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Collecting duct carcinoma of the kidney is associated with CDKN2A deletion and SLC family gene up-regulation

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Oncotarget. 2016; 7:29901-29915. https://doi.org/10.18632/oncotarget.9093

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Jianmin Wang, Antonios Papanicolau-Sengos, Sreenivasulu Chintala, Lei Wei, Biao Liu, Qiang Hu, Kiersten Marie Miles, Jeffrey M. Conroy, Sean T. Glenn, Manuela Costantini, Cristina Magi-Galluzzi, Sabina Signoretti, Toni Choueiri, Michele Gallucci, Steno Sentinelli, Vito M. Fazio, Maria Luana Poeta, Song Liu, Carl Morrison and Roberto Pili _


Jianmin Wang1,*, Antonios Papanicolau-Sengos2,*, Sreenivasulu Chintala3,10,*, Lei Wei1, Biao Liu1, Qiang Hu1, Kiersten Marie Miles2, Jeffrey M. Conroy2, Sean T. Glenn4, Manuela Costantini5,8,9, Cristina Magi-Galluzzi6, Sabina Signoretti7, Toni Choueiri7, Michele Gallucci5, Steno Sentinelli5, Vito M. Fazio8, Maria Luana Poeta9, Song Liu1, Carl Morrison2 and Roberto Pili3,10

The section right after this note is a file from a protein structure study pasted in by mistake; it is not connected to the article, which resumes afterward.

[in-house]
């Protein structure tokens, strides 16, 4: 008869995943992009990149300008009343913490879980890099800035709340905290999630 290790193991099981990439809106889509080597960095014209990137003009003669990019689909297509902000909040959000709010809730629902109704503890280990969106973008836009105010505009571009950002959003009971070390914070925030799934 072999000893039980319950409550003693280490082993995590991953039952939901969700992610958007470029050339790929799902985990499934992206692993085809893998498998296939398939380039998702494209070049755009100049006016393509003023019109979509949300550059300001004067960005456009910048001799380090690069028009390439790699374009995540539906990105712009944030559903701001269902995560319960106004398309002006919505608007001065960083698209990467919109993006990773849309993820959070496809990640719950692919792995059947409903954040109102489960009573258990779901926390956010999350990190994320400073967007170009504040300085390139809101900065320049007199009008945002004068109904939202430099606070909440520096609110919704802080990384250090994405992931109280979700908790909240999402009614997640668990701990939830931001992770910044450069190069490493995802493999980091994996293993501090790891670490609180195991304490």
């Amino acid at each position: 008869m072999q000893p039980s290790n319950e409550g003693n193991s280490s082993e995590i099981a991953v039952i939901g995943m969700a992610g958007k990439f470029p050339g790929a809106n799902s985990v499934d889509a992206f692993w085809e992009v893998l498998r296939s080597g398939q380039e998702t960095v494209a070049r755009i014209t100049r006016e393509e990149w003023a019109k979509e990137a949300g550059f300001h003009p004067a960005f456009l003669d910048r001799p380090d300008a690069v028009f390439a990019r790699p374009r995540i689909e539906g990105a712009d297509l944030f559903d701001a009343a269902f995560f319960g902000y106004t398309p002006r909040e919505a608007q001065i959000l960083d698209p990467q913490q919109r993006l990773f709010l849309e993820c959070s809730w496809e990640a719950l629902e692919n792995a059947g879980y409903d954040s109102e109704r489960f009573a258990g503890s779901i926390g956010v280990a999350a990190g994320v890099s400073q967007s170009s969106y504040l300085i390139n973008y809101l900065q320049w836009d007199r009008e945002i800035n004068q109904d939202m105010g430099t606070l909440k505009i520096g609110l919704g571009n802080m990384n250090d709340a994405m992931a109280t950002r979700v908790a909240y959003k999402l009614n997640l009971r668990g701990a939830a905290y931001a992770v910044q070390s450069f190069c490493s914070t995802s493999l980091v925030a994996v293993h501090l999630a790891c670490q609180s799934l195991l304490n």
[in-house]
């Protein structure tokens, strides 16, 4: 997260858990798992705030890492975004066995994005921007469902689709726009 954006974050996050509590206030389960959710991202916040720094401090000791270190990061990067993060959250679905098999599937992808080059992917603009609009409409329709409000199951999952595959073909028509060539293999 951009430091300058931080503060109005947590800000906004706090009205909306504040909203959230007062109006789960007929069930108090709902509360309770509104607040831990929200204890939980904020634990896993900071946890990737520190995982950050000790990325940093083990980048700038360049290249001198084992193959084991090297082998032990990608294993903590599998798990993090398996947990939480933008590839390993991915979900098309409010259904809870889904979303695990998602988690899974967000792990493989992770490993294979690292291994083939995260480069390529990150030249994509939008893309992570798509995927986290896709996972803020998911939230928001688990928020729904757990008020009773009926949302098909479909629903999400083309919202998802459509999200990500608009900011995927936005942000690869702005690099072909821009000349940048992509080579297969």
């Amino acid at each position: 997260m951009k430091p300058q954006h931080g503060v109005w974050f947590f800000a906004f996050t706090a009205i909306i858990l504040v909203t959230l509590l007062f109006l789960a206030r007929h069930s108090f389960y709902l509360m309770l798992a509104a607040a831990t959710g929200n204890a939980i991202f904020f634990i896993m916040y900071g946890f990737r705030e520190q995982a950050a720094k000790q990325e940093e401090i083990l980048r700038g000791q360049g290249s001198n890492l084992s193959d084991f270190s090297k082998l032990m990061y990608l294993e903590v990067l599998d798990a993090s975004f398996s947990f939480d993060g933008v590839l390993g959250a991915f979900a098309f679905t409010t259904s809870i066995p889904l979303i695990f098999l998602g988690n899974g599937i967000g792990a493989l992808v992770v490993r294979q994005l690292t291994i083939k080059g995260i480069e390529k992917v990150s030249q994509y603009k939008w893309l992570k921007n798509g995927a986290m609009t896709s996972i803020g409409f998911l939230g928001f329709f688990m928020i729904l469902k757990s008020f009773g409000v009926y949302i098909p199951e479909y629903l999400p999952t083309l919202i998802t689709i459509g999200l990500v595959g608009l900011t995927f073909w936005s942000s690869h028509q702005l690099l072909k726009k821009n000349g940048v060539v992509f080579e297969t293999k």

1 Department of Biostatistics & Bioinformatics, Roswell Park Cancer Institute, Buffalo, NY, USA

2 Department of Pathology and Center for Personalized Medicine, Roswell Park Cancer Institute, Buffalo, NY, USA

3 Genitourinary Program, Roswell Park Cancer Institute, Buffalo, NY, USA

4 Cancer Genetics, Roswell Park Cancer Institute, Buffalo, NY, USA

5 Department of Urology, Regina Elena National Cancer Institute of Rome, Rome, Italy

6 Department of Pathology, Cleveland Clinic, Cleveland, OH, USA